Music Reviews
Big Star

Big Star

Nothing Can Hurt Me Soundtrack


When considering the idea of a soundtrack to a new documentary on the underappreciated-in-their time Big Star, your first thought is probably, “Wait, there wasn’t already a documentary on Big Star?”

For a band that was more critically acclaimed and influential than popular, this seems like a long-overdue tribute, but one which is welcome indeed. And with a soundtrack promising alternate takes and demos of Big Star’s influential chiming power pop nuggets, so much the better.

The 21 tracks included on Nothing Can Hurt Me are all previously unissued, although for the most part the songs sound quite similar to the album versions. The first two albums #1 Record and Radio City are heavily represented, with only a few songs from the third album. Chris Bell and Alex Chilton’s solo albums also get a sprinkling of songs.

There’s a reason #1 Record and Radio City dominate the soundtrack. Those two albums are a tuneful, melodic collection of “should have been hits,” with probably only “In the Street,” (also known as “the theme from “That ’70s Show.”) and “September Gurls” known to most people.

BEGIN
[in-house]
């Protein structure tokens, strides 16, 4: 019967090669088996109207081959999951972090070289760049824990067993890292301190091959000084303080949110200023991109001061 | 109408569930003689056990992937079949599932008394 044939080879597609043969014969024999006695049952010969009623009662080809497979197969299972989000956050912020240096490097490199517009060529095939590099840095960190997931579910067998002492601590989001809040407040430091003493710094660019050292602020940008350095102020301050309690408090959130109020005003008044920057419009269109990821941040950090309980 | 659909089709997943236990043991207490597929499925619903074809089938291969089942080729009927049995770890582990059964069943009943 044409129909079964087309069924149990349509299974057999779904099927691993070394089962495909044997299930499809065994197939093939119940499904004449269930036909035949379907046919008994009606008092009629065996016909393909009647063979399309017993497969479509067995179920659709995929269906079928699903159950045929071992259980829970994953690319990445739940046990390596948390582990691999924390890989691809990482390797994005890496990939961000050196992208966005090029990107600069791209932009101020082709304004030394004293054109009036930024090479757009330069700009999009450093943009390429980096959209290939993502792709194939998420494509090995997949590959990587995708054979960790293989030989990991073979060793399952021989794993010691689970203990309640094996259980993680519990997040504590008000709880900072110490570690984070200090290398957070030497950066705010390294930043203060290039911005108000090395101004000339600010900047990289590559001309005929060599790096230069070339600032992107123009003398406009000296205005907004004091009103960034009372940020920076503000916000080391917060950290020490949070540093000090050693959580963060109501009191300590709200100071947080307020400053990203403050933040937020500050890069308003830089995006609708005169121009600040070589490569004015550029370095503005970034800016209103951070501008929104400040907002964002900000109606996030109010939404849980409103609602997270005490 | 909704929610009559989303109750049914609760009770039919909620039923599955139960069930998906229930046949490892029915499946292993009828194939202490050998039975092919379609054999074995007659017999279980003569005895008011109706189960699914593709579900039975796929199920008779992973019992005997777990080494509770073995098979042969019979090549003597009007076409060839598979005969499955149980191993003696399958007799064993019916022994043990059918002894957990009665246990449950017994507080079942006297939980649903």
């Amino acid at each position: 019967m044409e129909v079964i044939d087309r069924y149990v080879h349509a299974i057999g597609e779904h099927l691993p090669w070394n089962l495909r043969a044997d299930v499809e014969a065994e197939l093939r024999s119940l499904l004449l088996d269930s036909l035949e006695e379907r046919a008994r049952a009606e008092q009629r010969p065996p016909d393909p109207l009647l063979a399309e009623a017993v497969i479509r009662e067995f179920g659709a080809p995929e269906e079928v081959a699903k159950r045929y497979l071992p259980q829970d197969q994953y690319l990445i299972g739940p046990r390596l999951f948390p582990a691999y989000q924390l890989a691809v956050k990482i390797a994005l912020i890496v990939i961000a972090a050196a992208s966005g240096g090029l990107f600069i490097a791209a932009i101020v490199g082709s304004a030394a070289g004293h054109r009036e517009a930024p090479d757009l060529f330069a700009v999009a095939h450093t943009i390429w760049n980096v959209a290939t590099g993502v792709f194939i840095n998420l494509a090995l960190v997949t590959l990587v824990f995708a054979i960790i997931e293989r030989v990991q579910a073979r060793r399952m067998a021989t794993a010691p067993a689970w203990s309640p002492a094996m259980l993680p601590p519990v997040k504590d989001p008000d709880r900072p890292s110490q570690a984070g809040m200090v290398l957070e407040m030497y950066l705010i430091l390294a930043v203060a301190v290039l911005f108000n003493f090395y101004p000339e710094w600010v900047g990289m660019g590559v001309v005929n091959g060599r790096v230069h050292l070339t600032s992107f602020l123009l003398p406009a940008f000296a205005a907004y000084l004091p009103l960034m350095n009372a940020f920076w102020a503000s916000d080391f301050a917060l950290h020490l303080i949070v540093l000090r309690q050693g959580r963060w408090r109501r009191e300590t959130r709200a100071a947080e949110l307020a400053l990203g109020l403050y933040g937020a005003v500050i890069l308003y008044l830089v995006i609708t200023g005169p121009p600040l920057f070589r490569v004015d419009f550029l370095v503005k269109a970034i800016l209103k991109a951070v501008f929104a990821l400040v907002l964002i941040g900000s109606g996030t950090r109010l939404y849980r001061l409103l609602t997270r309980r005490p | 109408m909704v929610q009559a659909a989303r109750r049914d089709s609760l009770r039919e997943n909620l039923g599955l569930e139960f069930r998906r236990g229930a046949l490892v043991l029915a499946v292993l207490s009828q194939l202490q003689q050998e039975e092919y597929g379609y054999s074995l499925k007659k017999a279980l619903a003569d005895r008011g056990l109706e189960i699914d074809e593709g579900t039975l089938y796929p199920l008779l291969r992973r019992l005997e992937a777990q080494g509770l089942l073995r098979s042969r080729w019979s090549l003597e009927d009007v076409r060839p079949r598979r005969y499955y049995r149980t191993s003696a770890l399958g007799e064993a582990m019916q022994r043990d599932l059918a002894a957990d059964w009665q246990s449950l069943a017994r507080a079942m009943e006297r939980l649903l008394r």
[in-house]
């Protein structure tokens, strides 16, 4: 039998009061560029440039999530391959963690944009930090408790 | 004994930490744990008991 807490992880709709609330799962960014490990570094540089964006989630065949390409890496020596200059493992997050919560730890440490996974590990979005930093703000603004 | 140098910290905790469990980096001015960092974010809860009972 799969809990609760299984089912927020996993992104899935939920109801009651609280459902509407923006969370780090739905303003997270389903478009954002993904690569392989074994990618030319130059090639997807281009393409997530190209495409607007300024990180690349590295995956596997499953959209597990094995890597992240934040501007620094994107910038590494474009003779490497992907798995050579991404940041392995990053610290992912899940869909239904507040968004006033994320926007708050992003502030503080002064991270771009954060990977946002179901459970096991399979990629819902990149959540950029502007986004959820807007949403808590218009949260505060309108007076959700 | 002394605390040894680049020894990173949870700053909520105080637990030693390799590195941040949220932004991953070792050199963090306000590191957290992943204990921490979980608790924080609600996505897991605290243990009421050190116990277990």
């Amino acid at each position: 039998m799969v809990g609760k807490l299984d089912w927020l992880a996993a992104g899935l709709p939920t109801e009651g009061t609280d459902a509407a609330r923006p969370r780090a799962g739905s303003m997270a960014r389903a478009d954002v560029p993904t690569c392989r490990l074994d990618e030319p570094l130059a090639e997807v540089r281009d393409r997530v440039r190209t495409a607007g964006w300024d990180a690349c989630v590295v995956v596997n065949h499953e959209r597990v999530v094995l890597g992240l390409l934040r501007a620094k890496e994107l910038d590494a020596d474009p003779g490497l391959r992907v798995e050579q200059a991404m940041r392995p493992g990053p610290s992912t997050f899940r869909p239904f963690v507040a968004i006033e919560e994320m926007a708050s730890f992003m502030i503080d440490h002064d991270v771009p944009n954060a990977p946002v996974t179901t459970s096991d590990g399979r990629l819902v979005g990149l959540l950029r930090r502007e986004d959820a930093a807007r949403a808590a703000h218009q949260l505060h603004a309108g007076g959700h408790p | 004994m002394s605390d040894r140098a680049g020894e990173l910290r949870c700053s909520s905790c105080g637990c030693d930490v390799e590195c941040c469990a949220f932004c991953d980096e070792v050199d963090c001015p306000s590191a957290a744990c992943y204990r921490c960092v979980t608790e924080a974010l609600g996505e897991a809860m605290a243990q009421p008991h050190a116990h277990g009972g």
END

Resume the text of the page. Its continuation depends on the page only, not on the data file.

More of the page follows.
While the songs aren’t that different from their better-known versions, the stripped-down quality and studio banter make them feel more plaintive and melancholy; exposing the beating heart behind the catchy songs and pointing out just how many bands have taken inspiration from Big Star.

“September Gurls” closes things out, and you can picture the closing credits running over this prime example of power pop.

Geared more for the novice, Nothing Can Hurt Me provides an excellent introduction to a legendary band, and a simply amazing collection of well-crafted songs. With such an expert culling of the band’s best tunes and solo works for the soundtrack, the upcoming documentary promises to be equally as compelling.

Magnolia Pictures:

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